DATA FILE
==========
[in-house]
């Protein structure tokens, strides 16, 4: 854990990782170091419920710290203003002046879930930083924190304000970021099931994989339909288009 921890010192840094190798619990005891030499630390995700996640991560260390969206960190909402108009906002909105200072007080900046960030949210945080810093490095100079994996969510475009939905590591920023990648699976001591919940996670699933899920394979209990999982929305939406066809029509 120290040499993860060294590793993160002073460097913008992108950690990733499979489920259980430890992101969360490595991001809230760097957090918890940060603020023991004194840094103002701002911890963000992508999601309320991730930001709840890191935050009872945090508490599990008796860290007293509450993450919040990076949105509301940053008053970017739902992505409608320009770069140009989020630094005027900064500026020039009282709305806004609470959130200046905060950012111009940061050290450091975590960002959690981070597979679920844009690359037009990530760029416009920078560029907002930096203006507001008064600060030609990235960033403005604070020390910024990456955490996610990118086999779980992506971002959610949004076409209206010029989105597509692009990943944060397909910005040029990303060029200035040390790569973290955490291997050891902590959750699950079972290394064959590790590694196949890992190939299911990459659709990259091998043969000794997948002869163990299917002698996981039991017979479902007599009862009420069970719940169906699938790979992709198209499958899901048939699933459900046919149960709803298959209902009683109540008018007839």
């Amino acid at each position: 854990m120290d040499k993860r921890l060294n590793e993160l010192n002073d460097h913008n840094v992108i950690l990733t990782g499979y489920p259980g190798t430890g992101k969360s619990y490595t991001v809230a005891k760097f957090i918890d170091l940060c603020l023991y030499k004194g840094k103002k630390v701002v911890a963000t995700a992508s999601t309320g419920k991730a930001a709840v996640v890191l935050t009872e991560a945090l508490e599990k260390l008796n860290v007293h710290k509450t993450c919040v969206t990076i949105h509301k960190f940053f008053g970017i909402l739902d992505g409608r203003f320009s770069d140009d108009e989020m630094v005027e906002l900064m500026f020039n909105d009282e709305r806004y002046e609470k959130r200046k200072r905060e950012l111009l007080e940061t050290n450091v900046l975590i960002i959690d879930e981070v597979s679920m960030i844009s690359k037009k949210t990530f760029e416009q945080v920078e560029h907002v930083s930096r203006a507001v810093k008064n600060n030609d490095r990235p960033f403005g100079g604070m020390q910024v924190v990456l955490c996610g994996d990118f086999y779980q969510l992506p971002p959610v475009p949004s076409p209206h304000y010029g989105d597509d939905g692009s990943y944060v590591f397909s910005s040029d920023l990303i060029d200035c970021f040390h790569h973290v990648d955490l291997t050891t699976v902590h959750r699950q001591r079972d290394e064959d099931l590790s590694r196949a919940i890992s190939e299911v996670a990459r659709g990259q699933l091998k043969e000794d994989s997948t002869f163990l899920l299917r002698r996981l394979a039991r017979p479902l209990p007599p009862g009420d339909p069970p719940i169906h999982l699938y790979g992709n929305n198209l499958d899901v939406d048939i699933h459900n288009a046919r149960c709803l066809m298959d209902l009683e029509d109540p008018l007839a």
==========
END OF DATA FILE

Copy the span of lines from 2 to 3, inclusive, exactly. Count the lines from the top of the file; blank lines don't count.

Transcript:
């Protein structure tokens, strides 16, 4: 854990990782170091419920710290203003002046879930930083924190304000970021099931994989339909288009 921890010192840094190798619990005891030499630390995700996640991560260390969206960190909402108009906002909105200072007080900046960030949210945080810093490095100079994996969510475009939905590591920023990648699976001591919940996670699933899920394979209990999982929305939406066809029509 120290040499993860060294590793993160002073460097913008992108950690990733499979489920259980430890992101969360490595991001809230760097957090918890940060603020023991004194840094103002701002911890963000992508999601309320991730930001709840890191935050009872945090508490599990008796860290007293509450993450919040990076949105509301940053008053970017739902992505409608320009770069140009989020630094005027900064500026020039009282709305806004609470959130200046905060950012111009940061050290450091975590960002959690981070597979679920844009690359037009990530760029416009920078560029907002930096203006507001008064600060030609990235960033403005604070020390910024990456955490996610990118086999779980992506971002959610949004076409209206010029989105597509692009990943944060397909910005040029990303060029200035040390790569973290955490291997050891902590959750699950079972290394064959590790590694196949890992190939299911990459659709990259091998043969000794997948002869163990299917002698996981039991017979479902007599009862009420069970719940169906699938790979992709198209499958899901048939699933459900046919149960709803298959209902009683109540008018007839």
């Amino acid at each position: 854990m120290d040499k993860r921890l060294n590793e993160l010192n002073d460097h913008n840094v992108i950690l990733t990782g499979y489920p259980g190798t430890g992101k969360s619990y490595t991001v809230a005891k760097f957090i918890d170091l940060c603020l023991y030499k004194g840094k103002k630390v701002v911890a963000t995700a992508s999601t309320g419920k991730a930001a709840v996640v890191l935050t009872e991560a945090l508490e599990k260390l008796n860290v007293h710290k509450t993450c919040v969206t990076i949105h509301k960190f940053f008053g970017i909402l739902d992505g409608r203003f320009s770069d140009d108009e989020m630094v005027e906002l900064m500026f020039n909105d009282e709305r806004y002046e609470k959130r200046k200072r905060e950012l111009l007080e940061t050290n450091v900046l975590i960002i959690d879930e981070v597979s679920m960030i844009s690359k037009k949210t990530f760029e416009q945080v920078e560029h907002v930083s930096r203006a507001v810093k008064n600060n030609d490095r990235p960033f403005g100079g604070m020390q910024v924190v990456l955490c996610g994996d990118f086999y779980q969510l992506p971002p959610v475009p949004s076409p209206h304000y010029g989105d597509d939905g692009s990943y944060v590591f397909s910005s040029d920023l990303i060029d200035c970021f040390h790569h973290v990648d955490l291997t050891t699976v902590h959750r699950q001591r079972d290394e064959d099931l590790s590694r196949a919940i890992s190939e299911v996670a990459r659709g990259q699933l091998k043969e000794d994989s997948t002869f163990l899920l299917r002698r996981l394979a039991r017979p479902l209990p007599p009862g009420d339909p069970p719940i169906h999982l699938y790979g992709n929305n198209l499958d899901v939406d048939i699933h459900n288009a046919r149960c709803l066809m298959d209902l009683e029509d109540p008018l007839a």